Which White Entertainers Have a "Hood Pass" to Say the N-Word?
Eagle notes that folks in Chicago, where he's from originally, tend to be less permissive. "It's a way more segregated city," he says. "There's more of a hard line than out here."
The fact that many Latino people in Southern California use the word (which parallels the more-or-less accepted usage of it by Hispanic and even some Middle Eastern hip-hop artists) is something he has not grown comfortable with. Still, he concedes: "I guess that would be the 'hall pass' out here."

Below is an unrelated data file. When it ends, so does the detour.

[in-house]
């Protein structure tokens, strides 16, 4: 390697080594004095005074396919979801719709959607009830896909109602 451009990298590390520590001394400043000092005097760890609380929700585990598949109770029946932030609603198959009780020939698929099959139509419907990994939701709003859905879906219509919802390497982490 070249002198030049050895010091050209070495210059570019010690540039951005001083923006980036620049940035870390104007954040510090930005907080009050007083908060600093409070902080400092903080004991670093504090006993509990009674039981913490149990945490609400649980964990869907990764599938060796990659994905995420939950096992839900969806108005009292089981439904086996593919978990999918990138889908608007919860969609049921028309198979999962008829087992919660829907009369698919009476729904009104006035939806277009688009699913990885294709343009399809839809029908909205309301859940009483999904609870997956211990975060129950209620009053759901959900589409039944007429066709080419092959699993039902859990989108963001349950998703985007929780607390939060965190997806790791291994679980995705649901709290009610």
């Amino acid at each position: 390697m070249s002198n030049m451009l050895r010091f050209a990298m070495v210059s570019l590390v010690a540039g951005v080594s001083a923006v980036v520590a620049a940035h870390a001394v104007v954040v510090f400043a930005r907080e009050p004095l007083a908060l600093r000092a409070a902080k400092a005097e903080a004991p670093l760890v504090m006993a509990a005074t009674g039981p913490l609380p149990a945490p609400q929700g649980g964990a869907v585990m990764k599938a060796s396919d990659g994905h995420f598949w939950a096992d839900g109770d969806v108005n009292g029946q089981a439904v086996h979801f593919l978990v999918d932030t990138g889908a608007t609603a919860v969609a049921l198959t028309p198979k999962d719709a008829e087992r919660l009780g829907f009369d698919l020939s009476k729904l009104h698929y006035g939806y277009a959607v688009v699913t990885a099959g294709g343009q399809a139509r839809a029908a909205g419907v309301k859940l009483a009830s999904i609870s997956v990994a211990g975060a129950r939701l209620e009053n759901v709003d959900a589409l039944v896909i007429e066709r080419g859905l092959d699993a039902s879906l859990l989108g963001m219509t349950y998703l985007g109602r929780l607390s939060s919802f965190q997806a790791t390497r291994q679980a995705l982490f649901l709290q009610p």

While not pardoning any white rappers' use of the n-word, Nocando nonetheless respects Riff Raff for his non-PC stance. "Saying no one can use it would have been more political, but for him to condemn the white kids who say it and buy his records would have been stupid, business-wise. It confirms what I've thought -- that he's smarter than he lets on."
Below, Nocando offers his specific thoughts on a host of white musicians and pop culture figures who seem to believe -- or have once seemed to believe -- that they have a pass.